New York City’s new universal pre-kindergarten has day care providers and schools scrambling to accommodate tens of thousands of children who will enroll in September.
A total of 53,604 children will be preschoolers in the fall, and the city will need to seat nearly 70,000 by 2015. And more than half — 61 percent, or 42,143 — will be served by community-based groups.
Real estate service firm Denham Wolf is working with a number of clients looking for buildings to house the incoming students, director of leasing Stephen Powers told the New York Post, and the School Construction Authority is as well.
Because classrooms need bathrooms, two exits, filtered air, fire and life-safety equipment, buildouts for city pre-schools are more expensive than regular office space, Powers told the paper, and the Department of Health is getting $10,250 per child and working with individual schools to pay them part of that money. Still, one school administrator told the paper, “it will not cover the costs.”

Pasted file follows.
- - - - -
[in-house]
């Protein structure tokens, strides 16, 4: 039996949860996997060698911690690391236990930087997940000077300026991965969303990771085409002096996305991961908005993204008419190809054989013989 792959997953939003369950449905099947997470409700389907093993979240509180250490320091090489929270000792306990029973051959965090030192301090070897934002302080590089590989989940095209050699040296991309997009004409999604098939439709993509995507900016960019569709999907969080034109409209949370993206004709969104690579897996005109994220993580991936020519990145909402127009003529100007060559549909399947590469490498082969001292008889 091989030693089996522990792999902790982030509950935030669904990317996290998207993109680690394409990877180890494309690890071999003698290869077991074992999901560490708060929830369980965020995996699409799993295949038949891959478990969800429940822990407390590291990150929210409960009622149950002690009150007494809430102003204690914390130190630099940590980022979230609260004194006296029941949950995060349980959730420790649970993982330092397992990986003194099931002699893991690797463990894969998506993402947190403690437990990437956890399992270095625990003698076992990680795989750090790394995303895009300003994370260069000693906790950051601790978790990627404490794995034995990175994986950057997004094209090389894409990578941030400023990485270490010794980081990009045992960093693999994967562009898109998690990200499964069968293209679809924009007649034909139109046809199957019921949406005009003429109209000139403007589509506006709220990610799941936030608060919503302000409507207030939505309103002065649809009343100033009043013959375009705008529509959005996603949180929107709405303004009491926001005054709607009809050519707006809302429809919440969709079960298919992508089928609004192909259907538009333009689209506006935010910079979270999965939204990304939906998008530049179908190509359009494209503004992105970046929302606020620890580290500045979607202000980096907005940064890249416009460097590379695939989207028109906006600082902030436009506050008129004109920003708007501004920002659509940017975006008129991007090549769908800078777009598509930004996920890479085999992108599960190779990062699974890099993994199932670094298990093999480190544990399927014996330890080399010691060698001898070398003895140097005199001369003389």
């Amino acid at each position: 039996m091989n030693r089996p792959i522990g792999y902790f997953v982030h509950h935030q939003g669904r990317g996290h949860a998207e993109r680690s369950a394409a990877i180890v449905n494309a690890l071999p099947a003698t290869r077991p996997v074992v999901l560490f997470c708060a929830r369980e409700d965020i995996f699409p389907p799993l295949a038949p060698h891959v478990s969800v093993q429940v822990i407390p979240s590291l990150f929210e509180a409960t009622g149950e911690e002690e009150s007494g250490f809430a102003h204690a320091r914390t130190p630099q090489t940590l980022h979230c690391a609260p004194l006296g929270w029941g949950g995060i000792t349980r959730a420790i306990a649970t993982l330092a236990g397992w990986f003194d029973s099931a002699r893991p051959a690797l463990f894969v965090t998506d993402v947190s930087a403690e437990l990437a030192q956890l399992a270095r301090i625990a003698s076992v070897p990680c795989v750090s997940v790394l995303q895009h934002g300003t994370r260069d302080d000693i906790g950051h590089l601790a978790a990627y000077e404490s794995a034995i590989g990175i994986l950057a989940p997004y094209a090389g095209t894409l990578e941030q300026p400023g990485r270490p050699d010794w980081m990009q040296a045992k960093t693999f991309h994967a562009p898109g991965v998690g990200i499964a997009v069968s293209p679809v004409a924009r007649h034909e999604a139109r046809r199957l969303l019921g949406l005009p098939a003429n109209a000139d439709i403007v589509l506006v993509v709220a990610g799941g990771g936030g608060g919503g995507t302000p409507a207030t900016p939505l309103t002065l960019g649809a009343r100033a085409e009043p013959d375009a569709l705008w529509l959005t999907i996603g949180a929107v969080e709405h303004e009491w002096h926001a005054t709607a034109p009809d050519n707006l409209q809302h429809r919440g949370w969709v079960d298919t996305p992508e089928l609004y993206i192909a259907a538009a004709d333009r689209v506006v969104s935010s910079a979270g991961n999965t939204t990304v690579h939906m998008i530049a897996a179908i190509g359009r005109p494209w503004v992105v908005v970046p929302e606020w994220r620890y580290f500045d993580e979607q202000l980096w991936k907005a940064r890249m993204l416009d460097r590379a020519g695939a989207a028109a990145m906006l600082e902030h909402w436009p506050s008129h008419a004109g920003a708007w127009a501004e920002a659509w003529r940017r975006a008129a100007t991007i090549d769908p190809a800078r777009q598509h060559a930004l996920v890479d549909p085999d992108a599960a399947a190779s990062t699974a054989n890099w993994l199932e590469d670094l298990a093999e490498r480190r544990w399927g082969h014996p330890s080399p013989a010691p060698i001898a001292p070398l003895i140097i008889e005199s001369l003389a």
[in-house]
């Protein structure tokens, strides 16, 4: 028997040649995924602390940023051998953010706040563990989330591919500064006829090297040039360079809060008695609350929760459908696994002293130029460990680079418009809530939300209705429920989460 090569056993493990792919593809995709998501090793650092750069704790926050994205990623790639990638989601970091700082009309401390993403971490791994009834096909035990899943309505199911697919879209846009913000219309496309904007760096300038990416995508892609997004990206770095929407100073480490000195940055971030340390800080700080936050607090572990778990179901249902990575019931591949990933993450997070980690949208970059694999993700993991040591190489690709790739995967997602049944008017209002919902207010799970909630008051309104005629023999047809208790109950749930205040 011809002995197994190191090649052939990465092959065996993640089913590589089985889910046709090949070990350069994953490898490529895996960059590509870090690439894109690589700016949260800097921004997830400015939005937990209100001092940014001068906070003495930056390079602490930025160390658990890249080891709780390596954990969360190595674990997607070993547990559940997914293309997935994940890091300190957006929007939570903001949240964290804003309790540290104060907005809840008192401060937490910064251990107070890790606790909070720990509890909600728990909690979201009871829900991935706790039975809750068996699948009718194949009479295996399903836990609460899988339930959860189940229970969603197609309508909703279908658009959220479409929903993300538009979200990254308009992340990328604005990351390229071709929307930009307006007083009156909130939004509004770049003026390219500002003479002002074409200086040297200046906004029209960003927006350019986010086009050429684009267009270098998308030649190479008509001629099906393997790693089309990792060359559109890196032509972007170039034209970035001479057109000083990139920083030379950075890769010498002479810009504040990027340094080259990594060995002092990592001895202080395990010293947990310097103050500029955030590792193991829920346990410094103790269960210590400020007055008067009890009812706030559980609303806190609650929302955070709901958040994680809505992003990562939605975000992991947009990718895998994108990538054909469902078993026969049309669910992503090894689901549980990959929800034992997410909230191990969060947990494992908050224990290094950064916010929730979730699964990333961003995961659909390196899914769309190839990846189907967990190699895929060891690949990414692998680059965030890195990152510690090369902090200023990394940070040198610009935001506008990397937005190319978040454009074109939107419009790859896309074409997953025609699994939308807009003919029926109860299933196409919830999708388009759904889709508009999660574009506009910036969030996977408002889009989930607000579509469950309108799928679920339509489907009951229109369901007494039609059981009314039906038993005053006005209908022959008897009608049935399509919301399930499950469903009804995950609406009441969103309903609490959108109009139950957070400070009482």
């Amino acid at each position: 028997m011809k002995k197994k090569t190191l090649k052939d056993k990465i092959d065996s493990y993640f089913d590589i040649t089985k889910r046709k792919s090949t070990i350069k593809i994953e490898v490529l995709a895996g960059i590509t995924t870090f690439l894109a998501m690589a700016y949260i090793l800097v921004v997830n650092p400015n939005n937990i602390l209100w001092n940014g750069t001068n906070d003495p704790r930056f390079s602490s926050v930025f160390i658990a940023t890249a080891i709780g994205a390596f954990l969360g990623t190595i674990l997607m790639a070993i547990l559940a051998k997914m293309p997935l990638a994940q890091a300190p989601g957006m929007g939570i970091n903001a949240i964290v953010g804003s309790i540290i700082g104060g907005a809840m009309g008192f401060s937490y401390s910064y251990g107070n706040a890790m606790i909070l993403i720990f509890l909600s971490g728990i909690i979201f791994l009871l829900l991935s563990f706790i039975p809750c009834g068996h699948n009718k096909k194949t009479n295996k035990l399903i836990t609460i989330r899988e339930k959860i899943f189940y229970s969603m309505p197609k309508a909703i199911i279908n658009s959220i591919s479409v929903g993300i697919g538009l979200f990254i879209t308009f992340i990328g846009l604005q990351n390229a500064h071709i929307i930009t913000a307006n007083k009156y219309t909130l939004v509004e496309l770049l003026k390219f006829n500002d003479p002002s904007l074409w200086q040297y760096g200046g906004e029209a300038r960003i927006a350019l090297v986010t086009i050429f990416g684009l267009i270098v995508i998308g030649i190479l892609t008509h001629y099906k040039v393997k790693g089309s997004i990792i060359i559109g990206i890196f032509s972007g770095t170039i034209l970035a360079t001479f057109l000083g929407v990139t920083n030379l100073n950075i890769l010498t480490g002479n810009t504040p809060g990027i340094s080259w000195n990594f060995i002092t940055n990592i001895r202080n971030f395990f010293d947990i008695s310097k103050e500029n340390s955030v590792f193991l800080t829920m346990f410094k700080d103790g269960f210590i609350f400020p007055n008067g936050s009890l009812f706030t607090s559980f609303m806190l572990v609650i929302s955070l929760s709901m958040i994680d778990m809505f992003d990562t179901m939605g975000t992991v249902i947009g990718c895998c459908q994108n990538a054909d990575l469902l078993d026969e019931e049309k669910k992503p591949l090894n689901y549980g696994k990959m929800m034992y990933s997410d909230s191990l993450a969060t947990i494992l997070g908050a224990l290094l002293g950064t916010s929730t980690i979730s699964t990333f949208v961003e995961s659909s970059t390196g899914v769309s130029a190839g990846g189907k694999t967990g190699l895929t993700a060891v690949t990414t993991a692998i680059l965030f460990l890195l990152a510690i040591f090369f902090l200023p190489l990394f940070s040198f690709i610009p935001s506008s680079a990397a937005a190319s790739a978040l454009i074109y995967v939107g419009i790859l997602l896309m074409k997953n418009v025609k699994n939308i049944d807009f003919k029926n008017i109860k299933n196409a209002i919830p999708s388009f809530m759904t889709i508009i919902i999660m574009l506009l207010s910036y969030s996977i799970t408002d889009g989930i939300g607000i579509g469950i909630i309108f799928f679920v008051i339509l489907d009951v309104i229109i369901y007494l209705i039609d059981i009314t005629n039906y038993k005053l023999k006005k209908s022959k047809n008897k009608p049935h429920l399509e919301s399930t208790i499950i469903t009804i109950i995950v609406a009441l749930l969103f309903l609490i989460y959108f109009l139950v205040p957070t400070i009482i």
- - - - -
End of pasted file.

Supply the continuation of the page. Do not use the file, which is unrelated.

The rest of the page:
Private schools are expected to come out on top of the race for school space, Denham Wolf principal Paul Wolf told the Post, because they can afford to pay higher rents and can handle pricey infrastructure requirements.
“I’ve heard it referred to as an ‘arms race,’” Wolf told the paper, “because … if there is a good space that works for a school, they want it.” [NYP, 4th item] — Julie Strickland